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Movie Mom

Life Lessons from Saturday Morning Cartoons

posted by Nell Minow

Be sure to read Paul Asay’s entertaining and enlightening discussion of the lessons we learned from Saturday morning cartoon shows like “Scooby-Doo” (be careful of strangers) and “Fat Albert and the Cosby Kids” (television can teach moral lessons). I especially like this discussion of the lessons from Road Runner:

Wile E. Coyote was the show’s primary professor, and he taught his young students dozens of pragmatic lessons: Don’t horse around near dizzying precipices. Don’t strap yourself to large explosive rockets. Don’t paint false train tunnels onto the faces of cliffs. But, through his boundless trust in (and inexhaustible account with) the Acme Corporation, Mr. Coyote also offered an important, if little heeded, message: You can’t catch happiness through the accumulation of “stuff,” no matter how much of it you buy. Sure, sometimes it’ll seem tantalizingly close…but it’ll always speed away again with a “beep-beep” and tongue waggle.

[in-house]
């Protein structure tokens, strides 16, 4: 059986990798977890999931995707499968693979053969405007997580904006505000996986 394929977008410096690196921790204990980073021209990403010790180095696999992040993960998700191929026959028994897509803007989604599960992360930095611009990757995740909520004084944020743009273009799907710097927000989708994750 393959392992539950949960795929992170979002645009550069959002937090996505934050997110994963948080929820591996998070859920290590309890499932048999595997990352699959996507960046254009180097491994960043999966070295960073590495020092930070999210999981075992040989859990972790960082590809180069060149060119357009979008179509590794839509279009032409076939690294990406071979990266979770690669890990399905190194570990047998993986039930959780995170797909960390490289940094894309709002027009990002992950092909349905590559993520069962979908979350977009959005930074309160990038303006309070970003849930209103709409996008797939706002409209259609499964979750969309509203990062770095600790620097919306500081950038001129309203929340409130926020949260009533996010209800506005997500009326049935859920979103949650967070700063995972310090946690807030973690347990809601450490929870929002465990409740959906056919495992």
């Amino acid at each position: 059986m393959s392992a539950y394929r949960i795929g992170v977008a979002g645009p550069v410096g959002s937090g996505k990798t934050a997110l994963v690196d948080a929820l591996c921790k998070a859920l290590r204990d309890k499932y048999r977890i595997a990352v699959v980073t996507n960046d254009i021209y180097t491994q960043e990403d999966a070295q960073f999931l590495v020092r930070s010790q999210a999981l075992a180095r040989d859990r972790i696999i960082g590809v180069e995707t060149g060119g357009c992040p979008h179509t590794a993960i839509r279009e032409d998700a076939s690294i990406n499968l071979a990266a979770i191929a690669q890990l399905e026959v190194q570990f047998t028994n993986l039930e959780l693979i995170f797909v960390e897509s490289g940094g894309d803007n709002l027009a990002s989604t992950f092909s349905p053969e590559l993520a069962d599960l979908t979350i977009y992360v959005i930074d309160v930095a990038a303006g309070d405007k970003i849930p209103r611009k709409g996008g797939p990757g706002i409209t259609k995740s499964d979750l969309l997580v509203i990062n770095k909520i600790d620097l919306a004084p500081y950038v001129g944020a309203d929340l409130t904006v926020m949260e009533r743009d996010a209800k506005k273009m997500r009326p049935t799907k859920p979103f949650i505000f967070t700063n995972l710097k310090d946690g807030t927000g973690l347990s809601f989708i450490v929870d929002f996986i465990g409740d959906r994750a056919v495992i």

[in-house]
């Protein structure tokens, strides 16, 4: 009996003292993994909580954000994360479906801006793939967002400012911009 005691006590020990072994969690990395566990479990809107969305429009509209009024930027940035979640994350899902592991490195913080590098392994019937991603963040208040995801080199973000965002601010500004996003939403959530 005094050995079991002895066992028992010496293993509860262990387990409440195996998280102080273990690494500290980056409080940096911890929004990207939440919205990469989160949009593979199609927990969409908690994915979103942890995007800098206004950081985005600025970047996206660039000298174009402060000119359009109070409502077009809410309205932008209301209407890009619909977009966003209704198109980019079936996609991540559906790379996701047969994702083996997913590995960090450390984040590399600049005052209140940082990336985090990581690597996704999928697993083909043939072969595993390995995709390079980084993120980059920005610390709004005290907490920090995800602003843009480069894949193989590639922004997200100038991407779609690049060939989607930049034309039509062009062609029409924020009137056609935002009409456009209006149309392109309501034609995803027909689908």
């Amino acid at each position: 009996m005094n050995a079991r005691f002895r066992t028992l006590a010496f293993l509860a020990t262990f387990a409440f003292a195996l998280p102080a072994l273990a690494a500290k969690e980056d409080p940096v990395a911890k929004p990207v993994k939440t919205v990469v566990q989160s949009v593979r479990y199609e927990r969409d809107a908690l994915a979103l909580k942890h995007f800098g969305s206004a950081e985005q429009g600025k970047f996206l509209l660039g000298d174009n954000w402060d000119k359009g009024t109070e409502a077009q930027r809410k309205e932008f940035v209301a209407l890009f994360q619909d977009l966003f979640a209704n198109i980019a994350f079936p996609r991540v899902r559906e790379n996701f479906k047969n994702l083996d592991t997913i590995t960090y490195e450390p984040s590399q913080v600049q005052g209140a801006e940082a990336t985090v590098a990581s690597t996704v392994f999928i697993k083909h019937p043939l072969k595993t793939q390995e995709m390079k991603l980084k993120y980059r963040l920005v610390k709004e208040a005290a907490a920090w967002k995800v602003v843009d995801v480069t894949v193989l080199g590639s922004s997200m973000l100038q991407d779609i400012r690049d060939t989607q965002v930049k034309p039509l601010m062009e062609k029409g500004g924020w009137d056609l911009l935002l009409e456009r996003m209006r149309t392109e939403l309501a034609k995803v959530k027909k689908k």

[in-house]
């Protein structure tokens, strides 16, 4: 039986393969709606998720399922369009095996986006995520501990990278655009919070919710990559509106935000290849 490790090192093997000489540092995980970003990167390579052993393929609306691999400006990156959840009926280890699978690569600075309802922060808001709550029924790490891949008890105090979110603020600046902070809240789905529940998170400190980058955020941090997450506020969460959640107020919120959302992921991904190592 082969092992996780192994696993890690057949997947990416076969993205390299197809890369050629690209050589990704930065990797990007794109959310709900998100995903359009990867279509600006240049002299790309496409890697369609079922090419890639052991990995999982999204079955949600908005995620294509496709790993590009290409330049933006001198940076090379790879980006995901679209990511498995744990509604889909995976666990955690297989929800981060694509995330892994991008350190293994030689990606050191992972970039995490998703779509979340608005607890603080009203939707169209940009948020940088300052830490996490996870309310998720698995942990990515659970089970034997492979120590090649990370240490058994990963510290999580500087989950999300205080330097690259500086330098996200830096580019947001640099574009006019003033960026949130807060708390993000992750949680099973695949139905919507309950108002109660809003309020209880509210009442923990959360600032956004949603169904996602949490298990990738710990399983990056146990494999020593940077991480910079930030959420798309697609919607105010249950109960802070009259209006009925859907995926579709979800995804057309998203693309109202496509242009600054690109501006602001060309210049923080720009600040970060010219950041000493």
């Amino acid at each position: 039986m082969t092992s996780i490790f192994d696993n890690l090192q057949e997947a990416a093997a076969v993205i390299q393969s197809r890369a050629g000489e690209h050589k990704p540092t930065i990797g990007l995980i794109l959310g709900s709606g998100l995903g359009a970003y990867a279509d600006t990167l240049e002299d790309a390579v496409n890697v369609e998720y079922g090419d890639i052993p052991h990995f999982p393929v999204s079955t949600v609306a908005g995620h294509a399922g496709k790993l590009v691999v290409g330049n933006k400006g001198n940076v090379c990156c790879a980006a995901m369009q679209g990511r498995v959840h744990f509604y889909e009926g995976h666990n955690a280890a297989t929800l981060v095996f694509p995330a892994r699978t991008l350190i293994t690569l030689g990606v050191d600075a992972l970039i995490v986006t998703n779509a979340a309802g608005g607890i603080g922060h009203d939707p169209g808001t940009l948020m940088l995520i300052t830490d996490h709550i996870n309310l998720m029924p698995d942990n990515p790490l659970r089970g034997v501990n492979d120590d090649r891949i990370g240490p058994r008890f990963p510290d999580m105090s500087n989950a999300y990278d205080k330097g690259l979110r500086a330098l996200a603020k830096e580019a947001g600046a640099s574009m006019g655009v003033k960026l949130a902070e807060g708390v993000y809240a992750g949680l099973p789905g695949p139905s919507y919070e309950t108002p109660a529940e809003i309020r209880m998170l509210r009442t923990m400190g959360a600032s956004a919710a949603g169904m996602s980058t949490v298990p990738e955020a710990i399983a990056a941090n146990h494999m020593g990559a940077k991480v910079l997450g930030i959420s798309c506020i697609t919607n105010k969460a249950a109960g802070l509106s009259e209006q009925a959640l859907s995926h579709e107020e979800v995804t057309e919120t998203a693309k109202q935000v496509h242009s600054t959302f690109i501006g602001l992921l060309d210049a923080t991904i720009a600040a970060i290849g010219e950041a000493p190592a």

• daddydave

    That was a good, funny article, and brought up shows I hadn’t thought of in years. It does make me worry about the life lessons taught by some of today’s cartoons.
    As he said about Scooby-Doo, “They always knew the ghost would wind up being a guy in a rubber mask.” That is a great lesson in itself: don’t be afraid to face your fears, because they may not be as scary as you think. Unfortunately the Scooby Doo franchise eventually abandoned this convention (around 1982 according to Wikipedia) and started making the ghosts real.
    (No offense to any real ghosts.)
    And the real lesson from Wile E. Coyote was “Don’t put all your trust in a single vendor. Comparison shop before you buy.”

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